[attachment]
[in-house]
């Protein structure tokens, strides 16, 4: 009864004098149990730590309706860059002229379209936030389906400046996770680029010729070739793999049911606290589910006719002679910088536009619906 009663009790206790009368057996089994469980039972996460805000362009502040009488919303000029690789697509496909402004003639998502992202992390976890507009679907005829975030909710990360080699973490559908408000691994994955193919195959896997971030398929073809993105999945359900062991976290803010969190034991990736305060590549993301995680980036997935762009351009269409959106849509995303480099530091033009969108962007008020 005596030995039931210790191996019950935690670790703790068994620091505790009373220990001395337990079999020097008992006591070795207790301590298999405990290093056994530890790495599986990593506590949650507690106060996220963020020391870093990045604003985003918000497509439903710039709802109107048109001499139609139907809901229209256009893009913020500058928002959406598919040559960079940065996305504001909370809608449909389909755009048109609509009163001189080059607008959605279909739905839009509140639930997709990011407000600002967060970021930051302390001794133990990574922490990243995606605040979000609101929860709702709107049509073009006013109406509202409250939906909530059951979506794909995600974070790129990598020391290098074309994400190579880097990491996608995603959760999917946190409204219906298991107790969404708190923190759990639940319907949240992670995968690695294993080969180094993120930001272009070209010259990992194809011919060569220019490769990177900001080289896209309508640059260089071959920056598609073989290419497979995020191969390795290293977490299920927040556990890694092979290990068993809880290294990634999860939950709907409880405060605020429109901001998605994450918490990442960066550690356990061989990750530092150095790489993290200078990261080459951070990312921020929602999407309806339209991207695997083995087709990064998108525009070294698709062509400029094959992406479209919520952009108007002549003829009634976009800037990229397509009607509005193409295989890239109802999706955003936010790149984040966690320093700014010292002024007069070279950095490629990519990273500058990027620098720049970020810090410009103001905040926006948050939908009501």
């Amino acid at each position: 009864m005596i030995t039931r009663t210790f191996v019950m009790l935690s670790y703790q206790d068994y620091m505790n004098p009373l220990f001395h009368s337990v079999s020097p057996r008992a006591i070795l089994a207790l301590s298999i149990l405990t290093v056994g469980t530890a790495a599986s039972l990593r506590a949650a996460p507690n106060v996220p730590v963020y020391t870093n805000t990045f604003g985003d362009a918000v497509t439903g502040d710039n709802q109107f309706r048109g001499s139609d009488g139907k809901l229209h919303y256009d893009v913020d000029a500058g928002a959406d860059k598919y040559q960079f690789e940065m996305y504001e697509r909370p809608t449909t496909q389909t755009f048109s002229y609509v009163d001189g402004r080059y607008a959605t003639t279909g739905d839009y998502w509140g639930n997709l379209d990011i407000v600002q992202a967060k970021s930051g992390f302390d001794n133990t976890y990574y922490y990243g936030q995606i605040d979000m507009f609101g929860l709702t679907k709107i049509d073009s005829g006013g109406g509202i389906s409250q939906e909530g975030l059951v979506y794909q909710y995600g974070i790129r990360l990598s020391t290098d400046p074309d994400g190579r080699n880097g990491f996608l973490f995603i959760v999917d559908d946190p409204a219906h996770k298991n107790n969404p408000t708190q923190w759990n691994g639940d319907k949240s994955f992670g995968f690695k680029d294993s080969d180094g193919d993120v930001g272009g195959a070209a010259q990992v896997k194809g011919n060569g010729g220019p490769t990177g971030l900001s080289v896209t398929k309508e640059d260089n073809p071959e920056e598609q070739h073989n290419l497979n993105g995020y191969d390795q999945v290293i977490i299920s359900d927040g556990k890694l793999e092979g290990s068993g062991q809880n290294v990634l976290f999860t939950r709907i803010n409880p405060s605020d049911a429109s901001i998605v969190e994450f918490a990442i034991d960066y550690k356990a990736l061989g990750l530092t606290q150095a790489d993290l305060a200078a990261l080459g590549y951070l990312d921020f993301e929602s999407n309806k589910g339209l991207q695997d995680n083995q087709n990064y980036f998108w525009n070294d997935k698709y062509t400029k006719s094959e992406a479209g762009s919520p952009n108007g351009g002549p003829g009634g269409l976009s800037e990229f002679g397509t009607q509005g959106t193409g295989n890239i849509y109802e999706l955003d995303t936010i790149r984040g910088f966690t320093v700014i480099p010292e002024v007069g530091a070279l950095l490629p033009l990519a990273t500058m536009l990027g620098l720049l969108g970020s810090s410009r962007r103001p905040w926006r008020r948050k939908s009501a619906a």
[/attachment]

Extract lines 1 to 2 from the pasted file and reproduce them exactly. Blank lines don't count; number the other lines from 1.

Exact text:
[in-house]
């Protein structure tokens, strides 16, 4: 009864004098149990730590309706860059002229379209936030389906400046996770680029010729070739793999049911606290589910006719002679910088536009619906 009663009790206790009368057996089994469980039972996460805000362009502040009488919303000029690789697509496909402004003639998502992202992390976890507009679907005829975030909710990360080699973490559908408000691994994955193919195959896997971030398929073809993105999945359900062991976290803010969190034991990736305060590549993301995680980036997935762009351009269409959106849509995303480099530091033009969108962007008020 005596030995039931210790191996019950935690670790703790068994620091505790009373220990001395337990079999020097008992006591070795207790301590298999405990290093056994530890790495599986990593506590949650507690106060996220963020020391870093990045604003985003918000497509439903710039709802109107048109001499139609139907809901229209256009893009913020500058928002959406598919040559960079940065996305504001909370809608449909389909755009048109609509009163001189080059607008959605279909739905839009509140639930997709990011407000600002967060970021930051302390001794133990990574922490990243995606605040979000609101929860709702709107049509073009006013109406509202409250939906909530059951979506794909995600974070790129990598020391290098074309994400190579880097990491996608995603959760999917946190409204219906298991107790969404708190923190759990639940319907949240992670995968690695294993080969180094993120930001272009070209010259990992194809011919060569220019490769990177900001080289896209309508640059260089071959920056598609073989290419497979995020191969390795290293977490299920927040556990890694092979290990068993809880290294990634999860939950709907409880405060605020429109901001998605994450918490990442960066550690356990061989990750530092150095790489993290200078990261080459951070990312921020929602999407309806339209991207695997083995087709990064998108525009070294698709062509400029094959992406479209919520952009108007002549003829009634976009800037990229397509009607509005193409295989890239109802999706955003936010790149984040966690320093700014010292002024007069070279950095490629990519990273500058990027620098720049970020810090410009103001905040926006948050939908009501």